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Keywords:

  • migraine;
  • divalproate;
  • amitriptyline;
  • antiepileptic;
  • sodium valproate;
  • tricyclic antidepressant;
  • randomized controlled trial ;
  • prophylaxis

Abstract

  1. Top of page
  2. Abstract
  3. Introduction
  4. Materials and methods
  5. Results
  6. Discussion
  7. Acknowledgements
  8. Conflict of interest
  9. Source of funding
  10. Author's Contribution
  11. Ethics approval
  12. References

Objective

This study compares efficacy and safety of divalproate extended release (DVA-ER) and amitriptyline (AMT) in migraine.

Materials and methods

Three hundred migraineurs having >4 attacks monthly were randomized into DVA-ER or AMT. The primary end points were >50% reduction in frequency, ≥1 grade improvement in the severity, and >50% improvement in a visual analogue scale (VAS). Secondary end points were functional disability, rescue medication, and adverse events.

Results

The median age was 32 years, and 241 were women. 150 patients each received DVA-ER and AMT. At 3 months, 74.7% in DVA-ER and 62% patients in AMT group improved in headache frequency (= 0.02) and at 6 months, 65.3% and 54%, respectively (= 0.90). At 3 months, the VAS score improved by >50% in 80.7% in DVA-ER and 64% in AMT (= 0.005). At 6 months, there was no significant difference between the two groups in VAS score (69.3% vs 56%; = 0.47) and other outcome parameters. The composite side effects were also not different between the two groups (68% vs 81%); however, hair fall, menstrual irregularity, polycystic ovary, and weight gain were commoner in DVA-ER group.

Conclusion

Divalproate extended release is more effective at 3 months than AMT; however, at 6 months, both are equally effective in migraine prophylaxis.


Introduction

  1. Top of page
  2. Abstract
  3. Introduction
  4. Materials and methods
  5. Results
  6. Discussion
  7. Acknowledgements
  8. Conflict of interest
  9. Source of funding
  10. Author's Contribution
  11. Ethics approval
  12. References

Headache is a common health problem and affects more people than asthma and diabetes mellitus combined [1, 2]. Headache results in moderate to severe disability in more than 50% patients [3]. As per World Health Organization, migraine is one of the topmost disabling health disorders and leads to a lower quality of life compared with diabetes, heart disease, and depression [4-6]. Migraine is more than just an episodic disorder, which has led to emphasis on prophylactic therapy to prevent or reduce the frequency of acute attacks and improve the level of functioning by reducing disability. For migraine prophylaxis, a number of drugs of different classes are used and include antidepressants (amitriptyline, fluoxetine, and venlaflexine), antiepileptics (valproate, divalproate, and topiramate), beta-adrenergic blockers (propranolol, atenolol, and metoprolol), and calcium channel blocker (flunarizine).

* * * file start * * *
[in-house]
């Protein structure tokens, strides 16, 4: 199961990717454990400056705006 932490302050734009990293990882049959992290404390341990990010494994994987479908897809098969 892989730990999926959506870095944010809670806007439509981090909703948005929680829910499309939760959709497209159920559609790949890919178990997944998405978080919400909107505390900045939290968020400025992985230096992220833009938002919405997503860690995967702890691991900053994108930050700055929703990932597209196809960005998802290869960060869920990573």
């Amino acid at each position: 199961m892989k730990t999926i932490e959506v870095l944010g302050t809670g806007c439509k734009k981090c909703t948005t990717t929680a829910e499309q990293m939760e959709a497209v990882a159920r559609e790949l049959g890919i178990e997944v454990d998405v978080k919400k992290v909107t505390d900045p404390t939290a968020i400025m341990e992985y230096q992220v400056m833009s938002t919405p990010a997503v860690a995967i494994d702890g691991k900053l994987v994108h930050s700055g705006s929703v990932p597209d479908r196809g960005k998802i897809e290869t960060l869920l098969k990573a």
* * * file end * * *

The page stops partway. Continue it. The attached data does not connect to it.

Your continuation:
Amitriptyline (AMT) was first used in the treatment of migraine in 1964, and in this study on 27 subjects, AMT resulted in significant improvement in 56% patients [7]. AMT was also found to be superior to placebo in reducing the headache frequency (55% vs 34%) [8]. In a randomized controlled trial (RCT), AMT resulted in significant improvement in headache frequency at 8 and 16 weeks compared with placebo in chronic daily headache [9]. AMT was found to be as effective as topiramate in a recent RCT [10]. Divalproate extended release (DVA-ER) has been recommended for migraine prophylaxis since 2005, and its efficacy has been reported in 45% to 75% of patients [11]. In a retrospective analysis of 642 patients on sodium valproate (SVA), there was 65% improvement, which was independent of age, gender, and duration of treatment [12]. The majority of studies on DVA/SVA are randomized placebo-controlled. There are only few studies comparing the efficacy of DVA/SVA with other migraine prophylactic drugs. In a study, SVA resulted improvement in migraine in 71% and flunarizine in 65% of patients [13]. Sodium valproate and topiramate were found to be equally effective in reducing the number of headache days [14]. Both DVA and amitriptyline have class 1 recommendation for migraine prophylaxis. There is, however, no study comparing the relative efficacy and tolerability of DVA and AMT. In this communication, we report the efficacy and tolerability of DVA-ER (extended release) vs AMT in migraine prophylaxis.

Materials and methods

  1. Top of page
  2. Abstract
  3. Introduction
  4. Materials and methods
  5. Results
  6. Discussion
  7. Acknowledgements
  8. Conflict of interest
  9. Source of funding
  10. Author's Contribution
  11. Ethics approval
  12. References

Study design

This is a single-center prospective study with randomized controlled open-labelled design and evaluates the efficacy and safety of DVA-ER and AMT. The study was done in a tertiary care teaching hospital, and patients were enrolled from the neurology outpatient service. The protocol was designed and written by the first and third authors. The trial was not registered; however, it was approved by the Institute Ethics Committee. All the patients gave informed consent. The sample size was calculated keeping the type 1 error α = 0.05 and type II error β = 0.1 using Z-test of proportion. The critical response between the study drugs was considered to be significant as 20% considering the efficacy of DVA-ER as 70%. The sample size was calculated to be 134 on each arm with the power of test 90%. One hundred and fifty patients in each treatment arm were decided to be enrolled in this study.